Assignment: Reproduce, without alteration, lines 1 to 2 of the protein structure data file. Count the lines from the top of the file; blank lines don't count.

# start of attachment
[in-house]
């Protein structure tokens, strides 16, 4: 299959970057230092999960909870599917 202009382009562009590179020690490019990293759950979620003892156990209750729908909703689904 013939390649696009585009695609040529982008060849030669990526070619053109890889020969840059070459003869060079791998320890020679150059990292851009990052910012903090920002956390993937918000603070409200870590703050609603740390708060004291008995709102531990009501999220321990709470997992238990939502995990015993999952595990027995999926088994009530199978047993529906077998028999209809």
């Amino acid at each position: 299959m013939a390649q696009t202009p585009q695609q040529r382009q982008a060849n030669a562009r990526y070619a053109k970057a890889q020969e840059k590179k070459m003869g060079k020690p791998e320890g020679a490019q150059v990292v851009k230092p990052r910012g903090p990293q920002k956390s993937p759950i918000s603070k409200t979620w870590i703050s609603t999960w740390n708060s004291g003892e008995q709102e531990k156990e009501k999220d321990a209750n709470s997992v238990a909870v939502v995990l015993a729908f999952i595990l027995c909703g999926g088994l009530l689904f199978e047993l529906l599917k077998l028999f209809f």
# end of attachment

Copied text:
[in-house]
């Protein structure tokens, strides 16, 4: 299959970057230092999960909870599917 202009382009562009590179020690490019990293759950979620003892156990209750729908909703689904 013939390649696009585009695609040529982008060849030669990526070619053109890889020969840059070459003869060079791998320890020679150059990292851009990052910012903090920002956390993937918000603070409200870590703050609603740390708060004291008995709102531990009501999220321990709470997992238990939502995990015993999952595990027995999926088994009530199978047993529906077998028999209809």